__________________ If ye love wealth better than liberty, the tranquility of servitude better than the animating contest of freedom, go home from us in peace. We ask not your counsels or arms. Crouch down and lick the hands which feed you. May your chains set lightly upon you, and may posterity forget that ye were our countrymen. ― Samuel Adams
5. 1943 bayonet for the M-1 Garand (10" blade) had been chromed for parade duty, repro scabbard
Nice group of edged weapons there.
Your Garand blade is a cut-down M1905 bayonet (second production period, 1942 and 1943) that was originally 16 inches long. Notice that the fuller (or "blood groove") runs all the way to the blade tip. Nothing wrong with that though - the military cut down a LOT of those bayonets.
No. 3 is a Yugoslavian M1948 bayonet. It was made for use with the bewildering variety of Mauser 98 type rifles that Yugoslavia had on hand after World War II (including many ex-German Kar 98k's). The Cyrillic marking (ПРЕДУЗЕЋЕ), was used until 1953, when they switched to the Latin marking (PREDUZECE). In English, it means "factory" or "enterprise." Factory 44 was the Kragujevac plant. The belt frog is the correct Yugoslavian frog.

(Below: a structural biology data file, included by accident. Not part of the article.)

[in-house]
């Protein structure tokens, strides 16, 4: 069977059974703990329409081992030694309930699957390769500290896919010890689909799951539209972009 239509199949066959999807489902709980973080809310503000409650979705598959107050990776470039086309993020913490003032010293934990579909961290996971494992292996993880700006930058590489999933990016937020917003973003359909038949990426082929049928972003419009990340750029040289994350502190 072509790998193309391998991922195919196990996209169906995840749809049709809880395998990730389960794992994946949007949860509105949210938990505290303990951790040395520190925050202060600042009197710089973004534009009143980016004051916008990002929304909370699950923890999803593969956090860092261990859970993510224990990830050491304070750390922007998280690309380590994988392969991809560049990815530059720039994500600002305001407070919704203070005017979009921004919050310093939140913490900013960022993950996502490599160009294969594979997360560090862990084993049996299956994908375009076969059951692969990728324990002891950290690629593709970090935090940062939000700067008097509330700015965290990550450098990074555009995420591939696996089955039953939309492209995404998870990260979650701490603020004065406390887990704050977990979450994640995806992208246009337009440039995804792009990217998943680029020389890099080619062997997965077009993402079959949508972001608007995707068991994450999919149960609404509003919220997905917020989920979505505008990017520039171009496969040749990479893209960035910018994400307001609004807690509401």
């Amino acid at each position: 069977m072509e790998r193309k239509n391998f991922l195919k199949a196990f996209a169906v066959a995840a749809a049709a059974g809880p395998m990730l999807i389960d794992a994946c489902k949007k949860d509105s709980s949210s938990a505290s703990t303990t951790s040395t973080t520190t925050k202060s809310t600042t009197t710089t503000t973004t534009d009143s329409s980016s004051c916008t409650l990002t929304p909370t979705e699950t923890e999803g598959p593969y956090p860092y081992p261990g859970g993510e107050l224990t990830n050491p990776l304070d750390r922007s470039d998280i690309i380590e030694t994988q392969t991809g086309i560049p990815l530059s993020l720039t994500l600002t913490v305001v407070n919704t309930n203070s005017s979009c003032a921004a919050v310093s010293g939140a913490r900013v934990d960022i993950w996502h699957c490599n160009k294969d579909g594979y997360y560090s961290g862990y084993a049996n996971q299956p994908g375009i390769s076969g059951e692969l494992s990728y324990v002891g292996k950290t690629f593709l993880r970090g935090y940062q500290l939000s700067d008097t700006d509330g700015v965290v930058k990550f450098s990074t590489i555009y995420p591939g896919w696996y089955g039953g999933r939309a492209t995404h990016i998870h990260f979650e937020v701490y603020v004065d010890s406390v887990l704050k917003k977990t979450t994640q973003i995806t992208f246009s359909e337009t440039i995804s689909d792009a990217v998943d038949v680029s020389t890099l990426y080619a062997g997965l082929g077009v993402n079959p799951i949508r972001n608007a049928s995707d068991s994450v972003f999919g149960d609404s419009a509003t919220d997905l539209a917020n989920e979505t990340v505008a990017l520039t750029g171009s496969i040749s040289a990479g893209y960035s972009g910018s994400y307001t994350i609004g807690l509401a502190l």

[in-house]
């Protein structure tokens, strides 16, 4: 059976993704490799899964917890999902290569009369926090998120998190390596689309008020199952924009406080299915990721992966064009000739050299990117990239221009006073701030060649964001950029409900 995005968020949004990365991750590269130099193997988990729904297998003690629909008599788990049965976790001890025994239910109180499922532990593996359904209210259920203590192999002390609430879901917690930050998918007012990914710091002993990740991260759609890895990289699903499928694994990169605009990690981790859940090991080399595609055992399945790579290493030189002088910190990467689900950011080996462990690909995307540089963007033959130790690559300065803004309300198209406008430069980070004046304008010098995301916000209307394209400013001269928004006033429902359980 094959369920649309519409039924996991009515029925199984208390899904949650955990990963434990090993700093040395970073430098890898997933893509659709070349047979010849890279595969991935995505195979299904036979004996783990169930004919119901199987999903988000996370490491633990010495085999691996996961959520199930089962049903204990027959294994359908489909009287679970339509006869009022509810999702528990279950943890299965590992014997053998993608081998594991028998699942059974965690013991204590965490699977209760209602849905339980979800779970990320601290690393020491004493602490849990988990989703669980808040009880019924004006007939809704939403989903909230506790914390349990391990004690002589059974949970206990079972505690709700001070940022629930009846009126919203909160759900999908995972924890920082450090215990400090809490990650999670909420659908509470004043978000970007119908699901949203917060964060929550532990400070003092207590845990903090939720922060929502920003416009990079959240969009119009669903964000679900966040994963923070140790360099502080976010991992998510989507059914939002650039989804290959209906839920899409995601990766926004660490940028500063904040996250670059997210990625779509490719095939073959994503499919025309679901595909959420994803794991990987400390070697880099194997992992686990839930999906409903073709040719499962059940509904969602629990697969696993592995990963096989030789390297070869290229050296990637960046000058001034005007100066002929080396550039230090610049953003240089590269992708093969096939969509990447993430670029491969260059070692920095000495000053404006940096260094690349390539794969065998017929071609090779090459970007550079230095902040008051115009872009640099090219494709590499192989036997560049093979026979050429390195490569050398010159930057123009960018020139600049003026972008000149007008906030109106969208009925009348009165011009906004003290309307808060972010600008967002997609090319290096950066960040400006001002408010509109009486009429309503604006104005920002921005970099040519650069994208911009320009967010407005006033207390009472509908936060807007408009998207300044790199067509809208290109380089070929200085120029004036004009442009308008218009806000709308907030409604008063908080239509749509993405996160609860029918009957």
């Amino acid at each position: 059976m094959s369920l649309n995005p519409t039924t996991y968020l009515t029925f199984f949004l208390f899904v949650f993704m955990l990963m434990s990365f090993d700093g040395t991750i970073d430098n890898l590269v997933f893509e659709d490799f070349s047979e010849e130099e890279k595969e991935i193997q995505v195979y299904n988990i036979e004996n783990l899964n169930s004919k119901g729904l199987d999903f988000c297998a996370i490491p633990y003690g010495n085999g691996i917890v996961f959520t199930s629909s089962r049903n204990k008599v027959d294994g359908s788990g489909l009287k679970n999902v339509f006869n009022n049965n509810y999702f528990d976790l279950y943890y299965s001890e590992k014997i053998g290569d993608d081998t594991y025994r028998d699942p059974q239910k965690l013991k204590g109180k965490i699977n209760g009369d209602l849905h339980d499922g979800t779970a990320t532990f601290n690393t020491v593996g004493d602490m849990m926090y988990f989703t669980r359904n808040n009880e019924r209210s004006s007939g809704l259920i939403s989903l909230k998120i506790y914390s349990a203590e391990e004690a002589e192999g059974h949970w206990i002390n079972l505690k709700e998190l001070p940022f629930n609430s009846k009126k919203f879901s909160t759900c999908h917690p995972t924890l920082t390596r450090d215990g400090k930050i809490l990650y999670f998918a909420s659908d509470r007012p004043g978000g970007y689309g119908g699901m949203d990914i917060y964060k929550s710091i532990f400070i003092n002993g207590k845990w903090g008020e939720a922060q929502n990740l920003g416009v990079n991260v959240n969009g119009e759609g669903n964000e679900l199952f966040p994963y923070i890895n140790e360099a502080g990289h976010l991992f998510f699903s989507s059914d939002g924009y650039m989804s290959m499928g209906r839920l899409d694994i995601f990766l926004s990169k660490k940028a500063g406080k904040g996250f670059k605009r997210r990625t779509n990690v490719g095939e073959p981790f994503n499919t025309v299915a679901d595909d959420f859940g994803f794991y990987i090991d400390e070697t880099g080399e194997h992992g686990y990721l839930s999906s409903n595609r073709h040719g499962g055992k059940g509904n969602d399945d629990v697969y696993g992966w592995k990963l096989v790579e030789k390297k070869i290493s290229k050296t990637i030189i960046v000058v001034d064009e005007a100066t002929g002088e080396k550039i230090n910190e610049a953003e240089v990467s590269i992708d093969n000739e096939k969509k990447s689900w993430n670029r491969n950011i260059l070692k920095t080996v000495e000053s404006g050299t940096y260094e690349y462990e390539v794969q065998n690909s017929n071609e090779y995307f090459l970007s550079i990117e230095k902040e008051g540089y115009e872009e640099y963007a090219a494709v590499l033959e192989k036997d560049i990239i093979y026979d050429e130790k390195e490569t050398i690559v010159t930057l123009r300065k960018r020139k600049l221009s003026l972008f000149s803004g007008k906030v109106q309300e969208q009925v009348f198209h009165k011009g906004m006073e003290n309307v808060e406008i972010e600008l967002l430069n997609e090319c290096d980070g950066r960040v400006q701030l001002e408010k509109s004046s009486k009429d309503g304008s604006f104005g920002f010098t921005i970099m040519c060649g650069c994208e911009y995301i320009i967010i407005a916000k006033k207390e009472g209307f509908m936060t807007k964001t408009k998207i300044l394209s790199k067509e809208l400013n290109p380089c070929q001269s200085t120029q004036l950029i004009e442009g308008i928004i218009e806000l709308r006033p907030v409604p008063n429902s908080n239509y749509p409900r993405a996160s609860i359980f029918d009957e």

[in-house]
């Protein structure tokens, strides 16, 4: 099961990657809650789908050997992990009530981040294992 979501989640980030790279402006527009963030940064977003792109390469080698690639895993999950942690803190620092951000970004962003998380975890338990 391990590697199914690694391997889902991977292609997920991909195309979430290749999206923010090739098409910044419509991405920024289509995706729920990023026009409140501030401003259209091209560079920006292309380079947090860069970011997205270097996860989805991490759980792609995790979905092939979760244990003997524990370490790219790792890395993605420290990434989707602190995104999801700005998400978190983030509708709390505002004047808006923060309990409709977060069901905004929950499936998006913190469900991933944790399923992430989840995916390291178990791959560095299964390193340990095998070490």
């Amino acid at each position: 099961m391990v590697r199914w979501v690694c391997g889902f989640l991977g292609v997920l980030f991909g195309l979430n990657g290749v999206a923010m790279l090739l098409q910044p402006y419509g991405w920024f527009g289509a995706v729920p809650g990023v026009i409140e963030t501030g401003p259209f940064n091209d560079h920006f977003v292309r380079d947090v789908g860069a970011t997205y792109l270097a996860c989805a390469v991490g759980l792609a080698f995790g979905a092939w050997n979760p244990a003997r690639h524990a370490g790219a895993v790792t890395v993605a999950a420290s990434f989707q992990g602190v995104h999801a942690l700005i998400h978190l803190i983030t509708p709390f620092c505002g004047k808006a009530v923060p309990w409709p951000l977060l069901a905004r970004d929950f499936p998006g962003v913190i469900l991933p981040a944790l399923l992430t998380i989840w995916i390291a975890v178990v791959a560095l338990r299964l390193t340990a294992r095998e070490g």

No. 9 is a Romanian AKM Type I bayonet, a clone of the Russian bayonet. Only Romania used the wraparound leather belt frog. All of the other Warsaw Pact countries used the clip-on belt loop. If you look under the insulator, the Romanian scabbard still has the wire hook for the clip-on belt loop. Romanian bayonets are occasionally encountered with Romanian-made clip-on belt loops, but not many.
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The bayonet cannot be abolished for the reason, if for no other, that it is the sole and exclusive embodiment of that willpower which, alone, both in war and everyday life, attains its object.General M. I. Dragomirov